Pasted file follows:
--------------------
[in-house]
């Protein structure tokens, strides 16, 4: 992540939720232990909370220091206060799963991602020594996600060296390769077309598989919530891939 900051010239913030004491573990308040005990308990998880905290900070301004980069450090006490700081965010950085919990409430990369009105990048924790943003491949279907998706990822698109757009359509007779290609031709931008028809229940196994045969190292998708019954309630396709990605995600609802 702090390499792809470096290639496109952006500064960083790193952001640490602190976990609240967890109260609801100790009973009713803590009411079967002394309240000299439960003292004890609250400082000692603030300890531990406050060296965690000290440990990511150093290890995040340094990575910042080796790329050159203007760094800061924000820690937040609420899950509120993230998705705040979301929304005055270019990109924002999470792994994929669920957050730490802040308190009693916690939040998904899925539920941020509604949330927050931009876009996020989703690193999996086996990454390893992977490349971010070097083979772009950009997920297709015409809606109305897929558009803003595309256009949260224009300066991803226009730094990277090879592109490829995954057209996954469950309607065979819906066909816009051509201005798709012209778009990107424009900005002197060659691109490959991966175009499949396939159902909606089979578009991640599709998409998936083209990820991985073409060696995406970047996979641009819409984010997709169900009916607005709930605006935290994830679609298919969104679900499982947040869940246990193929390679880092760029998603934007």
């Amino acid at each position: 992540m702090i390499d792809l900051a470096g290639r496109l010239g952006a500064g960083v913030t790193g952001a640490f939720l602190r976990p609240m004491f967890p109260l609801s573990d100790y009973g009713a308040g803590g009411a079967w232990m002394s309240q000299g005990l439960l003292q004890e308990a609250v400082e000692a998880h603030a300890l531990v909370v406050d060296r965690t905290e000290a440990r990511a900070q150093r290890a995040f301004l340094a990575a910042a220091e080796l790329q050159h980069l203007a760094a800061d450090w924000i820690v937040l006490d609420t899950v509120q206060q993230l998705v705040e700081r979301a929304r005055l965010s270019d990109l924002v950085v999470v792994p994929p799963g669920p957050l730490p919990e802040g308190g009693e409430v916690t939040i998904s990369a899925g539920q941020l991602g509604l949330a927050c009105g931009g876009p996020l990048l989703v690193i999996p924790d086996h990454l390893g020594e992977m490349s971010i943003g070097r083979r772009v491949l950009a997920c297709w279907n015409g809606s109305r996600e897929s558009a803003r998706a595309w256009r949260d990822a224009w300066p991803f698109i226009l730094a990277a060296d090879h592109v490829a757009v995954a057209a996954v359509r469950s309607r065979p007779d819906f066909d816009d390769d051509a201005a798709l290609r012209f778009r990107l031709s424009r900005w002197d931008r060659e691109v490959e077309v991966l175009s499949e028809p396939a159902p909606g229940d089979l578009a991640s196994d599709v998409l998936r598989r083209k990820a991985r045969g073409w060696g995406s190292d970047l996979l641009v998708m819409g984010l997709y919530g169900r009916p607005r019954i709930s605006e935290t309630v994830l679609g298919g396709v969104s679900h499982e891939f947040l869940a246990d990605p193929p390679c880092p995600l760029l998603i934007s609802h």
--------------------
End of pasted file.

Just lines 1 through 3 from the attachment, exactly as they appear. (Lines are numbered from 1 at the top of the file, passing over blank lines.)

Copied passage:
[in-house]
């Protein structure tokens, strides 16, 4: 992540939720232990909370220091206060799963991602020594996600060296390769077309598989919530891939 900051010239913030004491573990308040005990308990998880905290900070301004980069450090006490700081965010950085919990409430990369009105990048924790943003491949279907998706990822698109757009359509007779290609031709931008028809229940196994045969190292998708019954309630396709990605995600609802 702090390499792809470096290639496109952006500064960083790193952001640490602190976990609240967890109260609801100790009973009713803590009411079967002394309240000299439960003292004890609250400082000692603030300890531990406050060296965690000290440990990511150093290890995040340094990575910042080796790329050159203007760094800061924000820690937040609420899950509120993230998705705040979301929304005055270019990109924002999470792994994929669920957050730490802040308190009693916690939040998904899925539920941020509604949330927050931009876009996020989703690193999996086996990454390893992977490349971010070097083979772009950009997920297709015409809606109305897929558009803003595309256009949260224009300066991803226009730094990277090879592109490829995954057209996954469950309607065979819906066909816009051509201005798709012209778009990107424009900005002197060659691109490959991966175009499949396939159902909606089979578009991640599709998409998936083209990820991985073409060696995406970047996979641009819409984010997709169900009916607005709930605006935290994830679609298919969104679900499982947040869940246990193929390679880092760029998603934007």
């Amino acid at each position: 992540m702090i390499d792809l900051a470096g290639r496109l010239g952006a500064g960083v913030t790193g952001a640490f939720l602190r976990p609240m004491f967890p109260l609801s573990d100790y009973g009713a308040g803590g009411a079967w232990m002394s309240q000299g005990l439960l003292q004890e308990a609250v400082e000692a998880h603030a300890l531990v909370v406050d060296r965690t905290e000290a440990r990511a900070q150093r290890a995040f301004l340094a990575a910042a220091e080796l790329q050159h980069l203007a760094a800061d450090w924000i820690v937040l006490d609420t899950v509120q206060q993230l998705v705040e700081r979301a929304r005055l965010s270019d990109l924002v950085v999470v792994p994929p799963g669920p957050l730490p919990e802040g308190g009693e409430v916690t939040i998904s990369a899925g539920q941020l991602g509604l949330a927050c009105g931009g876009p996020l990048l989703v690193i999996p924790d086996h990454l390893g020594e992977m490349s971010i943003g070097r083979r772009v491949l950009a997920c297709w279907n015409g809606s109305r996600e897929s558009a803003r998706a595309w256009r949260d990822a224009w300066p991803f698109i226009l730094a990277a060296d090879h592109v490829a757009v995954a057209a996954v359509r469950s309607r065979p007779d819906f066909d816009d390769d051509a201005a798709l290609r012209f778009r990107l031709s424009r900005w002197d931008r060659e691109v490959e077309v991966l175009s499949e028809p396939a159902p909606g229940d089979l578009a991640s196994d599709v998409l998936r598989r083209k990820a991985r045969g073409w060696g995406s190292d970047l996979l641009v998708m819409g984010l997709y919530g169900r009916p607005r019954i709930s605006e935290t309630v994830l679609g298919g396709v969104s679900h499982e891939f947040l869940a246990d990605p193929p390679c880092p995600l760029l998603i934007s609802h």